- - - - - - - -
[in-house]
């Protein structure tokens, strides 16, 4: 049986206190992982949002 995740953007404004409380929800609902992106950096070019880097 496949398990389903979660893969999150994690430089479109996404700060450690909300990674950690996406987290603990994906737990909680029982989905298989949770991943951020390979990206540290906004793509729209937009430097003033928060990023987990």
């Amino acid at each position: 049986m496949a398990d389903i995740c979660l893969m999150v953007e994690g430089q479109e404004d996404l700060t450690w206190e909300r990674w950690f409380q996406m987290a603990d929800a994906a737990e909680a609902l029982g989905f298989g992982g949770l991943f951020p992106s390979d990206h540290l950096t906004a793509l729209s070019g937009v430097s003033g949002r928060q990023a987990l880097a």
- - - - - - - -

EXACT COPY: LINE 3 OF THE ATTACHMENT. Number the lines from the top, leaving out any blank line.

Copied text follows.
């Amino acid at each position: 049986m496949a398990d389903i995740c979660l893969m999150v953007e994690g430089q479109e404004d996404l700060t450690w206190e909300r990674w950690f409380q996406m987290a603990d929800a994906a737990e909680a609902l029982g989905f298989g992982g949770l991943f951020p992106s390979d990206h540290l950096t906004a793509l729209s070019g937009v430097s003033g949002r928060q990023a987990l880097a």